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Polyps and Reinke’s Edema: Distinct Laryngeal Pathologies with Different Potential for Glottic Airway Obstruction

Sulica, Lucian MD

doi: 10.1213/01.ANE.0000156696.28573.FF
Letters to the Editor: Letters & Announcements

Center for the Voice, Department of Otolaryngology, Beth Israel Medical Center, New York, NY, lsulica@bethisraelny.org

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To the Editor:

D’Hulst et al. (1) present a valuable and instructive case study of airway obstruction from glottic abnormality during laryngeal mask airway ventilation. However, they conflate the two distinct pathologic entities of vocal fold polyps and Reinke’s edema; as a result it is possible to draw erroneous conclusions about patient management from this report. The confusion no doubt results from ambiguity in the laryngologic nomenclature regarding Reinke’s edema, which has been variously referred to as “polypoid corditis,” “polypoid hyperplasia,” or “polypoid degeneration” in the literature. In fact, polyps and Reinke’s edema are very different processes that do not share etiology, appearance, or, most importantly, the same potential for airway problems.

Vocal fold polyps, which are indeed “one of the most often diagnosed benign organic lesions causing voice disorder” (a feature the authors ascribe to Reinke’s edema), are likely the product of a local hemorrhage resulting from phonotrauma, or the biophysical stresses upon the vibratory tissues of the vocal fold caused by voicing. Polyps are discrete, well-localized lesions that usually appear singly or in pairs at the midpoint of the vibratory portion of the vocal fold, where the shear forces caused by phonatory vibration are the greatest (Figure 1).

Figure 1

Figure 1

Reinke’s edema, on the other hand, is a swelling of Reinke’s space, the subepithelial matrix of elastin, collagen, and other extracellular proteins that permits high-frequency mucosal vibration. It involves the entire length of one or both vocal folds (Figure 2). In contrast to polyps, Reinke’s edema results from smoking—it is simply not found in persons who have never smoked. It may represent a specialized tissue reaction to thermal insult. Although gastroesophageal reflux and heavy voice use may worsen the condition, they do not cause it. Reinke’s edema is considerably less common than polyps. It does not occur more frequently in women, but women are far more likely to seek evaluation for the simple fact that the characteristic low-pitched gravelly voice of Reinke’s edema is likelier to provoke comment in females. It is typical, for instance, for woman with Reinke’s edema to complain on presentation that she is being mistaken for a man on the telephone.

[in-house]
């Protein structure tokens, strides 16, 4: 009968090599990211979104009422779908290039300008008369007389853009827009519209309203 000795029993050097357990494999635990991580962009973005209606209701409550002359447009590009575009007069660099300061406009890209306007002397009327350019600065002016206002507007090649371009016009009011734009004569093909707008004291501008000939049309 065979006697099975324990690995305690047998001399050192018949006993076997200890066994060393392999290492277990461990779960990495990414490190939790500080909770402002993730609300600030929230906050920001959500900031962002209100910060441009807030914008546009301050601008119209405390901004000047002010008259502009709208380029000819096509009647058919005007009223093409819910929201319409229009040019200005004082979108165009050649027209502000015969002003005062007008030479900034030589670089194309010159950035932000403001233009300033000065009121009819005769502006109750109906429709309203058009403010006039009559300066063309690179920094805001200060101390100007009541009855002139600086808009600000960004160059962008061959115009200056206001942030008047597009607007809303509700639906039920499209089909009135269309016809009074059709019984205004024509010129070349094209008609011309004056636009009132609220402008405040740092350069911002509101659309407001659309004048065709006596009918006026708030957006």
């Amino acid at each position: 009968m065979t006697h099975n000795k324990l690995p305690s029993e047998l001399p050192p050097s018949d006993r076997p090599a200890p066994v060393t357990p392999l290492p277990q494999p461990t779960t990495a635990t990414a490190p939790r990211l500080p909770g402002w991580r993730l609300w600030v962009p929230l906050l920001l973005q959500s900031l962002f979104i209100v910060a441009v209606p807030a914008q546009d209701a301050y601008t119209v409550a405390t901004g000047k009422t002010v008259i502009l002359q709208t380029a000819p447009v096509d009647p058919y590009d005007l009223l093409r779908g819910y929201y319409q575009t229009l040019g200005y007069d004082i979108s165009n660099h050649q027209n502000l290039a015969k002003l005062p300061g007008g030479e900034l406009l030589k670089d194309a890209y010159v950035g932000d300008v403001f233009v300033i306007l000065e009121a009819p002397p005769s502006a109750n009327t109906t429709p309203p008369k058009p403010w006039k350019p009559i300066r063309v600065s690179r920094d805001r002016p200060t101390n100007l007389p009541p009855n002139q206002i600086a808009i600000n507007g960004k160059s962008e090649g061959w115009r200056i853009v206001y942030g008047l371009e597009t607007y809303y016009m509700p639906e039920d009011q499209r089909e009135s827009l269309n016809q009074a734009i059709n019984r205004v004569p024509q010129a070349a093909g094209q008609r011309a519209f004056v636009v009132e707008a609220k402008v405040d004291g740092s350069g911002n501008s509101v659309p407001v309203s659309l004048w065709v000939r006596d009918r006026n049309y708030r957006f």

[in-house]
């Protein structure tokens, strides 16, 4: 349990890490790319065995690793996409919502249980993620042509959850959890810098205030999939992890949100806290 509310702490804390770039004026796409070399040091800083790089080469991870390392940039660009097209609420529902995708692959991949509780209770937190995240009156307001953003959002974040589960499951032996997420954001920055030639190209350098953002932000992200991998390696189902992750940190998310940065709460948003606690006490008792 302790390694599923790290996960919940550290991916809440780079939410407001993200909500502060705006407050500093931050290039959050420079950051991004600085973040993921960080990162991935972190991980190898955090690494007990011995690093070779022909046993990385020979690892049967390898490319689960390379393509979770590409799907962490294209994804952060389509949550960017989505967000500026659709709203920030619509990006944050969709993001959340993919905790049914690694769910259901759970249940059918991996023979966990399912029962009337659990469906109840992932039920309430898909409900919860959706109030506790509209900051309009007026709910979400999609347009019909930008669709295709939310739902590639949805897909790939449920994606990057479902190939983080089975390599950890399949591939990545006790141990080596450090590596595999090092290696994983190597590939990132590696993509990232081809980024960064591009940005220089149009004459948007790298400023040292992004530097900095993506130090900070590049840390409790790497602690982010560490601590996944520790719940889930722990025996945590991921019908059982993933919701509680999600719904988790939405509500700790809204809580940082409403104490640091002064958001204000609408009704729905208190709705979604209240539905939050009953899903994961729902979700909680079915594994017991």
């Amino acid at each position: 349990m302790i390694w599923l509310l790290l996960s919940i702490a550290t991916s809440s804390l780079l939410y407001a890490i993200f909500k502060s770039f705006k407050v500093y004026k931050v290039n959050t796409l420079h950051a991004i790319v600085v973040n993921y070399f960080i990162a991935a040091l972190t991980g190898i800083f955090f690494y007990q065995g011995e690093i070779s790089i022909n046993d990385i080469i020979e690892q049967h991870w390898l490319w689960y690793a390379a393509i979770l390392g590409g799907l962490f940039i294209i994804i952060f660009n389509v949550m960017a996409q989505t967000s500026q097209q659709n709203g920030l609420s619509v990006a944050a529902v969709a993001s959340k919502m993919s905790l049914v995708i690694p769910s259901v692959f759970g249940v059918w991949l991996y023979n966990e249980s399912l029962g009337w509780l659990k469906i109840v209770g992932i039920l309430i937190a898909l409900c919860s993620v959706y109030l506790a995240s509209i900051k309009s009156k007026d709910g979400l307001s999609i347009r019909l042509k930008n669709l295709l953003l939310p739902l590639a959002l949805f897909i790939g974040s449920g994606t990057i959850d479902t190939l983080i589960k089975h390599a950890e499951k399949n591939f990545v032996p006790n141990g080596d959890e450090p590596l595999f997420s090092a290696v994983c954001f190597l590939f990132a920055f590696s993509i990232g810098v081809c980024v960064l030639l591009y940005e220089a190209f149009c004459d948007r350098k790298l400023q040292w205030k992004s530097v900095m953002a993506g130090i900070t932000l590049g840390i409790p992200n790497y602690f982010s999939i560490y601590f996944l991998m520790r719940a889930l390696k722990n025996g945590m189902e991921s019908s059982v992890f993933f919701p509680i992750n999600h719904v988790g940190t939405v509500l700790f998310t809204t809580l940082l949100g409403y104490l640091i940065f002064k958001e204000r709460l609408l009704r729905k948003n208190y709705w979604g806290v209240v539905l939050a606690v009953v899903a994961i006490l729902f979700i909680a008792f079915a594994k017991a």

Figure 2

Figure 2

The distinction of consequence in the context of the case report of d’Hulst et al., is that although polyps and Reinke’s edema both have acoustic consequences, only Reinke’s edema is likely to have aerodynamic ones. Simply put, polyps almost never reach sufficient size to cause airway problems. Reinke’s edema frequently does. In addition, Reinke’s edema is inevitably associated with the usual smoker’s co-morbidities, including pulmonary pathology, as in the case presented. Although finesse and prudence are called for in caring for the airway of any patient with vocal fold pathology, there is no need to forego LMA ventilation in a patient with a polyp or treat the situation as if an airway problem is likely. If the diagnosis is not clear preoperatively, it is not unreasonable to ask for any patient with hoarseness to have an evaluation of the vocal folds.

Lucian Sulica, MD

Center for the Voice

Department of Otolaryngology

Beth Israel Medical Center

New York, NY

lsulica@bethisraelny.org

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Reference

1. d’Hulst D, Butterworth J, Dale S, Oaks T, Matthews B. Polypoid hyperplasia of the larynx misdiagnosed as a malpositioned laryngeal mask airway. Anesth Analg 2004;99:1570–72.
© 2005 International Anesthesia Research Society